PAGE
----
For all the fiery invective Jones spews about the horrors of increased globalist authoritarianism, he either doesn’t recognize or willingly ignores the portion of Trump’s rhetoric that flirts with domestic authoritarianism.
The smart money is on the latter, because, if nothing else, Jones embodies America’s entrepreneurial spirit — he takes opportunities for wealth and fame when he sees them.
A savvy and astute media producer, Jones has tirelessly crafted a cult following, built over two decades of prolific output. He’s shifted with the medium of the times: taking full advantage of public-access television and community AM radio, before integrating video and audio live-streaming on infowars.com and prisonplanet.com.
He’s written two books, directed and produced over thirty documentaries, and hosted thousands of hours of radio from a studio he built himself. He uploads search-engine-optimized videos of his show to YouTube with targeted ads embedded in them.
However, Alex Jones wasn’t the first to capitalize on underused media forms. Right-wing voices have flourished on AM Radio for decades, ever since the Reagan-era Federal Communication Commission (FCC) abolished the Fairness Doctrine in 1987.
Intended to ensure that radio stations could not push a single political agenda, the Fairness Doctrine, in the words of the FCC,
involves a two-fold duty: (1) The broadcaster must devote a reasonable percentage [of] . . . broadcast time to the coverage of public issues, and (2) coverage of these issues must be fair in the sense that it provides an opportunity for the presentation of contrasting points of view.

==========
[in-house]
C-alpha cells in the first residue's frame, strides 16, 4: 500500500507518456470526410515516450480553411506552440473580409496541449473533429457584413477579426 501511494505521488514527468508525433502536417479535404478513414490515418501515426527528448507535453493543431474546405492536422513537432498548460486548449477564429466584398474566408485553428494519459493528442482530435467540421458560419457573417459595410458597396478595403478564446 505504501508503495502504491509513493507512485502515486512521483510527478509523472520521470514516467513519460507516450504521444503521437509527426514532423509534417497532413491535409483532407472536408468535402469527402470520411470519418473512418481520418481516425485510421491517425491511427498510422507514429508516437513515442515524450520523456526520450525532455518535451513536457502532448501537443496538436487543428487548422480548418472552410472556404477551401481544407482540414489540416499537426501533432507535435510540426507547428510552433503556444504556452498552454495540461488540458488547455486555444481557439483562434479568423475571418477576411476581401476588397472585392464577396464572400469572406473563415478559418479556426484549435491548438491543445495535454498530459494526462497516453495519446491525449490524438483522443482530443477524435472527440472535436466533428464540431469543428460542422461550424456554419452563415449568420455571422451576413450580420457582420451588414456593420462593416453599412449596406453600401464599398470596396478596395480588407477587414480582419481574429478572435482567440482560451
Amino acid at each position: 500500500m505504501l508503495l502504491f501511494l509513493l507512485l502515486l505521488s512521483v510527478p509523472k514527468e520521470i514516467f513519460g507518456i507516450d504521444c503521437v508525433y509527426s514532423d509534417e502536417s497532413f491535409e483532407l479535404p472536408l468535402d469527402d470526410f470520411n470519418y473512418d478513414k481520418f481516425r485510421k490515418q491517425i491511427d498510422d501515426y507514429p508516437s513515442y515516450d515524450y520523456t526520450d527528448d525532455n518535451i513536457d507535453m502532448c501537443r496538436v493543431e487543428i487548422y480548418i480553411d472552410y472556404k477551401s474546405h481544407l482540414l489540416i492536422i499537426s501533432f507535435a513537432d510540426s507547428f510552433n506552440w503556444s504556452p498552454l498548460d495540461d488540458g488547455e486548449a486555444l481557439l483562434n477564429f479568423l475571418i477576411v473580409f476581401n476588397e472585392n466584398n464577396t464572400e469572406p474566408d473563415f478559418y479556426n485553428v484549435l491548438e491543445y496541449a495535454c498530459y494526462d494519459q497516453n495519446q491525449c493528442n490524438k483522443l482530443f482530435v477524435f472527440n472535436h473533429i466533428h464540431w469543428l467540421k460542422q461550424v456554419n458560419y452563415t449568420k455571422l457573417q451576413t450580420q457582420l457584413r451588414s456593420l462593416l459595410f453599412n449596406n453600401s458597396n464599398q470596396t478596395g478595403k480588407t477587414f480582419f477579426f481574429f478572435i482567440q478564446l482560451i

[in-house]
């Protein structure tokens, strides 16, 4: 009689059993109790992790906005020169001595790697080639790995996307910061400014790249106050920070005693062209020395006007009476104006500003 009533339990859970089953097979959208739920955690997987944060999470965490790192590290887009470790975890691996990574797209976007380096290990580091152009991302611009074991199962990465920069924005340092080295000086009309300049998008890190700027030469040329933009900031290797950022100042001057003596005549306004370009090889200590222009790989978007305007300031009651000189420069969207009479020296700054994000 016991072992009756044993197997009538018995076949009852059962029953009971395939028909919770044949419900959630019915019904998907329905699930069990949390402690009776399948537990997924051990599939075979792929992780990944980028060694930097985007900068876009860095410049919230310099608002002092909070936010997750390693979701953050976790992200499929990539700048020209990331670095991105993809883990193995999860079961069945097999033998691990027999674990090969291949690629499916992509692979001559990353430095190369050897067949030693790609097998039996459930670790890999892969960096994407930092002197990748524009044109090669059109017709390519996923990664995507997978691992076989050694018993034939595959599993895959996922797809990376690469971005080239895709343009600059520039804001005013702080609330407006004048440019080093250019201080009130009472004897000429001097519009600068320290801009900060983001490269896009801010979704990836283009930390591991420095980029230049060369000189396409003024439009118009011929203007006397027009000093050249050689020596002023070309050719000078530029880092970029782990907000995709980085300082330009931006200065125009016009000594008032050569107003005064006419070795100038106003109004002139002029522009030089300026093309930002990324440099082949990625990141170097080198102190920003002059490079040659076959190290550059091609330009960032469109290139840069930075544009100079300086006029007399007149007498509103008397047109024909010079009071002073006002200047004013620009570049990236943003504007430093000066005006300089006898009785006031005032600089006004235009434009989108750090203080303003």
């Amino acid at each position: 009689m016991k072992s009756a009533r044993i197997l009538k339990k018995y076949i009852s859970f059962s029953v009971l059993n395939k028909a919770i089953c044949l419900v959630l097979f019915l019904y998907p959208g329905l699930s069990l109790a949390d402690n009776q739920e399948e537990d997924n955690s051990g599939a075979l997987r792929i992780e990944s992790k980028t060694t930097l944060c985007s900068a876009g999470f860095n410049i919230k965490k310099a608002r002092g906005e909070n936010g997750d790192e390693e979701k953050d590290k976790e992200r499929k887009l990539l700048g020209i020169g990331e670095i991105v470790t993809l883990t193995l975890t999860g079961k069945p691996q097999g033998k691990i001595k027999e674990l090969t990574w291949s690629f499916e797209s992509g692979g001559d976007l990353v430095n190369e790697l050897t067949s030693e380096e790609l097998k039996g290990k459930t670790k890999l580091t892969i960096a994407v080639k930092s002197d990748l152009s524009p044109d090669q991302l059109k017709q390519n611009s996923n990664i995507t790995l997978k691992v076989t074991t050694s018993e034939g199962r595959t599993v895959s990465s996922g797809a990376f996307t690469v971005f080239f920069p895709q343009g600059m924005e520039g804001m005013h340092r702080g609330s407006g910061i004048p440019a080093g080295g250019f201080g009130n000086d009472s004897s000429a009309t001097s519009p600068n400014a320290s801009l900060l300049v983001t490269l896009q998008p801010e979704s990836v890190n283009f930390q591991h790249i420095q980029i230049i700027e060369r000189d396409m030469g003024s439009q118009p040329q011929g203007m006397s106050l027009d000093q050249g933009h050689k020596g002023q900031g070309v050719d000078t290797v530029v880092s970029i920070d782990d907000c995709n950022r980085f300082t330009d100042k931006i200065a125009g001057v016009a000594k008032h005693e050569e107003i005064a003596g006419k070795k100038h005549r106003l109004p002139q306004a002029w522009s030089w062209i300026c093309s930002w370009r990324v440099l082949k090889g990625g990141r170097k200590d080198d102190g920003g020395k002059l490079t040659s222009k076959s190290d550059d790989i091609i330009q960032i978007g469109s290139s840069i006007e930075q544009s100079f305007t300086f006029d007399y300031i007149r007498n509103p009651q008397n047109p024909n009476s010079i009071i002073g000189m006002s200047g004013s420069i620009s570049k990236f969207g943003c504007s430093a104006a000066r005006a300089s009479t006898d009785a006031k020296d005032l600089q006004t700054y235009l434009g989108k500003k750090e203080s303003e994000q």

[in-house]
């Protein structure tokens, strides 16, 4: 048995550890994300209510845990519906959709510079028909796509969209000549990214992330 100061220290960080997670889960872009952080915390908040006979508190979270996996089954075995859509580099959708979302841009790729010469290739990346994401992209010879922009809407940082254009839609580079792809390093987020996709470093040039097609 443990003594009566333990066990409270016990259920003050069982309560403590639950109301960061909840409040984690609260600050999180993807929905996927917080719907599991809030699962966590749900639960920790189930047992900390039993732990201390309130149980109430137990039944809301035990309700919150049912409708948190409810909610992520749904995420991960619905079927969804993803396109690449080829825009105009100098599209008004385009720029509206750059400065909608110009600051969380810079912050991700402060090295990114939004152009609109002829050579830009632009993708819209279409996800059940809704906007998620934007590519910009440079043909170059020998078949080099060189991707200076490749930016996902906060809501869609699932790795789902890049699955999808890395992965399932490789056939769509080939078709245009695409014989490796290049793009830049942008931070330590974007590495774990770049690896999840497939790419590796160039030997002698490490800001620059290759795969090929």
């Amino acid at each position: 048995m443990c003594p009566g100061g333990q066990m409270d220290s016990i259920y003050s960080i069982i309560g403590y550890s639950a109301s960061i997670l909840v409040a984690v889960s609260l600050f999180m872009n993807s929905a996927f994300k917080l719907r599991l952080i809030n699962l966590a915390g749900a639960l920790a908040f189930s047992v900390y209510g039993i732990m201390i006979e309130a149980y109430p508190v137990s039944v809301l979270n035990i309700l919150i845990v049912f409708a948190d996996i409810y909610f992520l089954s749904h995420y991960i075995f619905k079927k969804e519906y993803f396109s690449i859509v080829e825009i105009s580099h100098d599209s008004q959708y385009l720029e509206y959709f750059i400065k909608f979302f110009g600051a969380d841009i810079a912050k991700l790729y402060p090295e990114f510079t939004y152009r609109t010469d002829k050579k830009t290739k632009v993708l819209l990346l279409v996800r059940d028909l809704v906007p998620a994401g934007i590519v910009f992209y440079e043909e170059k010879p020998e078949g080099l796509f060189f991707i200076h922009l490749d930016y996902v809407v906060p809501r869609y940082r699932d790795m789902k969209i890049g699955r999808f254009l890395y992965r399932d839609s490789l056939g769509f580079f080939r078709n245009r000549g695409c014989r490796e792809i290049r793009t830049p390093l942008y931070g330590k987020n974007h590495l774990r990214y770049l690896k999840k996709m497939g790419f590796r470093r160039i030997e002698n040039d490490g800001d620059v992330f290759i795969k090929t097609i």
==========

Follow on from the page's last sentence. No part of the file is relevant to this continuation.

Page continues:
Without the Fairness Doctrine, license holders could staff their stations with hosts who attracted the largest number of listeners, launching the age of the right-wing pundit on AM radio.
After his 1988 debut, Rush Limbaugh popularized the polemic conservative talk radio format, railing against the mainstream liberal media, climate change scientists, and women — to name just a few of his favorite targets — to become one of the highest-rated radio talk shows in the country.
Early in the 2000s, Glenn Beck and Sean Hannity joined Limbaugh on the AM Radio dial, syndicated by Premiere Radio Networks to over six hundred radio stations nationwide.
Coast to Coast AM — often overlooked in roundups of right-wing conservative programs — debuted in 1998 and is also syndicated by Premiere Radio Networks. Touting the program as the “best paranormal news show” with three million weekly listeners, hosts George Noory and Art Bell discuss a wide range of fringe topics with their guests, usually authors, self-professed experts, and academics.
Perhaps the text on a link to Paranormal Date — the Coast to Coast AM website for singles — paints the picture of the station and its audience: “Find your match that shares an interest in the paranormal, science, life after death, ghost stories, Bigfoot, UFOs, alternative medicine, and conspiracy theories.”